A while back, I received an email from a reader named Emily who said she uses the blog to stay in touch with her friend after she moved to Chicago, Illinois, and her friend stayed behind in Orlando, Florida. They browse through the blog, picking out recipes they want to try, and then compare notes.
She said they were talking about how delicious tom yum (Thai hot and sour soup) was and "immediately" searched the blog for a recipe. (I liked how she actually searched for the recipe before emailing me. Ha!)
Unable to find the recipe on my blog, she emailed me to request one. "There are other tom yum soup recipes available online but WE TRUST YOU," Emily said.
Awww. I asked her exactly how she and her friend used the blog to stay in touch?
"When she likes a recipe, she sends me the link the next day, and is like, 'You have to try this!'" Emily said, "I do and then I report back and we talk about the food, what we liked, what we didn't like. I remember we tried the Ultimate Stir Fry Sauce recipe and I used fish sauce for the first time. Yeah, I figured out I don't like fish sauce. LOL. We both really like all kinds of Asian food so it's fun to cook it at home!"
But why me? Why my recipes and not other sites?
Emily said her friend said the directions are clear, there are lots of pictures, and the recipes have turned out well. When she mentioned her friend's name, it made me realize that I had been corresponding with her friend as well, but hadn't made the connection between the two.
Rin, her friend in Orlando, had emailed me to say very complimentary things that I'll spare you from having to read. She also said the blog has helped her make food, that she had previously little exposure to, for her Vietnamese fiance. (Who's probably her husband by now by the time I got around to posting this.) She also asked what kind of food processor I use to grind my meats. Just a cheap one, but I'll do a post on that too in case anyone else wants to know.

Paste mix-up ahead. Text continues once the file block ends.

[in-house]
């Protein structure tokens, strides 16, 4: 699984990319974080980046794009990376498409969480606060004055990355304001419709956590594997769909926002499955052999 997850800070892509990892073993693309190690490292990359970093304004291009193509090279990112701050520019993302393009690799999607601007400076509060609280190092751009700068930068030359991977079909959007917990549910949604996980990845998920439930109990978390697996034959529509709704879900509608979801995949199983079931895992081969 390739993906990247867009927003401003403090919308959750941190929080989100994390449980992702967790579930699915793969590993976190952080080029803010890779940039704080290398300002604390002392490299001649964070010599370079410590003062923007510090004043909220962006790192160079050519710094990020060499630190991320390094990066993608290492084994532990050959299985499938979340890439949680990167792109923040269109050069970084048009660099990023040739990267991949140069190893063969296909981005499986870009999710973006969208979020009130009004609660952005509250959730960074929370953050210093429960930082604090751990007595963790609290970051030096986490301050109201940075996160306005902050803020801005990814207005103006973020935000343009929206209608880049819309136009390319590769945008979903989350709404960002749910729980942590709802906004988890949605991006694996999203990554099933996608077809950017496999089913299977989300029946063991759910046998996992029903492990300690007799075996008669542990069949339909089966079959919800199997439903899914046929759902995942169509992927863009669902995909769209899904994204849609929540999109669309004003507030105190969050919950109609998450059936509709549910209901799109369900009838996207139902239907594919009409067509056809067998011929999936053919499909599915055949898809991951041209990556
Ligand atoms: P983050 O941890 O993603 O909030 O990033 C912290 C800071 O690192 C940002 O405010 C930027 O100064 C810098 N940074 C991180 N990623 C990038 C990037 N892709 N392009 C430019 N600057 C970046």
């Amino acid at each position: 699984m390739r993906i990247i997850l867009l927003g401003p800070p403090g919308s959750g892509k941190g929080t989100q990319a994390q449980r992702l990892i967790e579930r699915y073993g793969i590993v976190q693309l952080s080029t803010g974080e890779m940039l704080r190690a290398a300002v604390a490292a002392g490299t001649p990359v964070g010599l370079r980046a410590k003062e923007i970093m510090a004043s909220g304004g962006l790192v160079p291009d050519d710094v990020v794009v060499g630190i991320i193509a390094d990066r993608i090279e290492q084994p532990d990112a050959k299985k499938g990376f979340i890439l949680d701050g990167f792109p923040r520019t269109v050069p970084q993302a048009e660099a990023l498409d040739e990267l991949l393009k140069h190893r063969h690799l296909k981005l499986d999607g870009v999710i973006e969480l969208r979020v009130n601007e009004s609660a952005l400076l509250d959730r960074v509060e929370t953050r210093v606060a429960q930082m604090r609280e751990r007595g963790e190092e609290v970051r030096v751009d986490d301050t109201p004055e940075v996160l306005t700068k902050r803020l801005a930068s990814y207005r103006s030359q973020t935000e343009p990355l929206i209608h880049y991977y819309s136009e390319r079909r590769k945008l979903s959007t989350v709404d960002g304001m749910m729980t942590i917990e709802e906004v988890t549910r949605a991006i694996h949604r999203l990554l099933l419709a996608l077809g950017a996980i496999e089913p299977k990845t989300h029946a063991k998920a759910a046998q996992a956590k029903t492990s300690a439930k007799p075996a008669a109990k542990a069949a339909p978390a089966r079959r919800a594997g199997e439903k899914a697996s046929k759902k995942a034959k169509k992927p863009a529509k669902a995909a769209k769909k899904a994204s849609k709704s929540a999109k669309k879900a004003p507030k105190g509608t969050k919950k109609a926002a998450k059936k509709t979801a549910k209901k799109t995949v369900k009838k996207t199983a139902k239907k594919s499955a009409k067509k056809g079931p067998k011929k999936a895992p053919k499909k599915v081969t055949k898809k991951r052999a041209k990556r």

Anyway, so much delayed, but here's my recipe for Tom Yum Goong Kai (Thai Hot and Sour Shrimp and Chicken Soup). I consulted Darlene of Blazing Hot Wok's recipe because she's my trusted source for Thai food. Her recipe mentions the use of nam prik pao (Thai chili jam), which I remembered coming across on Chez Pim's blog. Rather than making the paste or buying a commercial version, I decided to save a step by incorporating the chili and tamarind ingredients into the stock for tom yum instead. The result is the spicy, sour flavor that I associate with the tom yum I've had in restaurants. The other important flavor profile is using shrimp heads and shells for that deep seafood taste.
Tom Yum Goong Kai (Thai Hot and Sour Shrimp and Chicken Soup)
For a 2 quart pot, you'll need:
1 lb shrimp with heads, peeled and deveined, save the heads and shells
1/4 lb chicken thigh or breast meat, thinly sliced
2 cloves garlic
2 or more dried chili pods
2 tblsp tamarind
2 stalks lemongrass, bruised
2-inch knob ginger, sliced
6 Kaffir Lime Leaves
1 tsp salt
2 tsp fish sauce
2 tsp palm sugar or brown sugar
1 lime, juiced
1 15-oz can straw mushrooms, or other mushroom of your choice
Optional: Additional kaffir lime leaves and cilantro for garnishing
Peel and devein the shrimp. Save the heads and shells and set aside.
Slice the chicken and set that aside with the shrimp as well.
Slice two shallots and two cloves of garlic. In a 3-quart pot on medium heat, add a generous drizzle of oil and add the shallots and garlic. Break two or three dried chili pods and lightly fry those with the garlic and shallots as well.
When the garlic and shallots have started browning, add in the shrimp heads and shells.
Stir that a little so the shrimp shells turn pink and toasted, then add 2 quarts water.
Add about 2 tblsp tamarind, 2 stalks bruised lemongrass, 6 kaffir lime leaves, and 2-inch knob of ginger slices.
Also add 1 tsp salt, 2 tsp palm or brown sugar, 2 tsp fish sauce, and the juice of 1 lime. Let the soup stock simmer for about half an hour.
Then skim out all of the ingredients so you get a clean broth. Taste and adjust seasonings if necessary.
Then add shrimp, chicken, and mushrooms and let simmer for about 5 to 10 minutes until the meat is cooked through.
This was a version with chicken and enoki mushrooms.
Tom yum with shrimp and straw mushrooms.
Garnish with additional kaffir lime leaves or cilantro if you wish.
Check out other versions of tom yum goong by:
Darlene of Blazing Hot Wok
Lan of Angry Asian Creations
My other hot and sour soups that you might like:
Canh Chua Ca (Vietnamese Sour Fish Soup)
Canh Chua Tom (Vietnamese Sour Shrimp Soup)
Chinese Hot and Sour Soup
Tom Kha Gai (Thai Galangal and Chicken Soup with Coconut Milk)
1 year ago today, my cousin designed my awesome header.
2 years ago today, Iceberg Wedge Salad with Homemade Blue Cheese Dressing.
3 years ago today, frozen yogurt at the original Cefiore in Little Tokyo (Closed).